4. Glanz JM, McClure DL, O'Leary ST, et al. Parental decline of pneumococcal vaccination and risk of pneumococcal related disease in children. Vaccine. 2011;29(5):994-999.
5. Glanz JM, Narwaney KJ, Newcomer SR, et al. Association between undervaccination with diphtheria, tetanus toxoids, and acellular pertussis (DTaP) vaccine and risk of pertussis infection in children 3 to 36 months of age. JAMA Pediatr. 2013;167(11):1060-1064.
6. Zipprich J, Winter K, Hacker J, et al; Centers for Disease Control and Prevention (CDC). Measles outbreak-California, December 2014-February 2015. MMWR Morb Mortal Wkly Rep. 2015;64(6):153-154. Erratum in: MMWR Morb Mortal Wkly Rep. 2015;64(7):196.
7. Centers for Disease Control and Prevention National Center for Immunization and Respiratory Diseases. Pertussis cases by year (1922–2014). Available at: www.cdc.gov/pertussis/surv-reporting/cases-by-year.html. Updated March 6, 2015. Accessed May 6, 2015.
8. Cherry JD. Why do pertussis vaccines fail? Pediatrics. 2012;129(5):968-970.
9. Winter K, Glaser C, Watt J, Harriman K; Centers for Disease Control and Prevention (CDC). Pertussis epidemic-California, 2014. MMWR Morb Mortal Wkly Rep. 2014;63(48):1129-1132.
10. Klein MC. Nothing fails like success-the great immunization debate. Birth. March 5, 2015. Epub ahead of print.
11. Freed GL, Clark SJ, Butchart AT, Singer DC, Davis MM. Parental vaccine safety concerns in 2009. Pediatrics. 2010;125(4):654-659.
12. Gust DA, Darling N, Kennedy A, Schwartz B. Parents with doubts about vaccines: which vaccines and reasons why. Pediatrics. 2008;122(4):718-725.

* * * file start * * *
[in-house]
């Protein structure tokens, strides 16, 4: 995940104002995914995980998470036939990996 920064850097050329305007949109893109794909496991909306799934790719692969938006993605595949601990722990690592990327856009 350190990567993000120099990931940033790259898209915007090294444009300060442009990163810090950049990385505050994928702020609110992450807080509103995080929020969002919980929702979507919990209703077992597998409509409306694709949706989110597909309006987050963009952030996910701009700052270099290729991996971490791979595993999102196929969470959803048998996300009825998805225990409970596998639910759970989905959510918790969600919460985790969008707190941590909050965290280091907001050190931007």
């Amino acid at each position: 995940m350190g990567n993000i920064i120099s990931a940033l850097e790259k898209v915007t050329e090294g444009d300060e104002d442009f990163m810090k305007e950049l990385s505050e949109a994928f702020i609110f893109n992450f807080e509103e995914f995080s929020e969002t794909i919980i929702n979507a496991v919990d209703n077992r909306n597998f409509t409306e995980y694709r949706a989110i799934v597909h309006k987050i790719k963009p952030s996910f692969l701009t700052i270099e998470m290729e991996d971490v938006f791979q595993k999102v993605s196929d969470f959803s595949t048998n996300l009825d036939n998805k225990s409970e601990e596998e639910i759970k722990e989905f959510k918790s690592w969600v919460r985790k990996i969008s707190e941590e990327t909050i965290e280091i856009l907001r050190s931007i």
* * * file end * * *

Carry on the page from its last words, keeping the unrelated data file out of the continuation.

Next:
13. Cave S, Mitchell D. What Your Doctor May Not Tell You About Children's Vaccinations. Rev ed. New York: Grand Central Publishing; 2010.
14. Miller DW Jr. A user-friendly vaccination schedule. LewRockwell.com website. Available at: https://www.lewrockwell.com/2004/12/donald-w-miller-jr-md/vaccine-nation/. Published December 10, 2004. Accessed May 6, 2015.
15. Kempe A, Daley MF, McCauley MM, et al. Prevalence of parental concerns about childhood vaccines: the experience of primary care physicians. Am J Prev Med. 2011;40(5):548-555.
16. Centers for Disease Control and Prevention (CDC). Pertussis epidemic-Washington, 2012. MMWR Morb Mortal Wkly Rep. 2012;61(28):517-522.
17. Matthias J, Dusek C, Pritchard SP, et al; Centers for Disease Control and Prevention. Notes from the field: outbreak of pertussis in a school and religious community averse to health care and vaccinations–Columbia County, Florida, 2013. MMWR Morb Mortal Wkly Rep. 2014;63(30):655.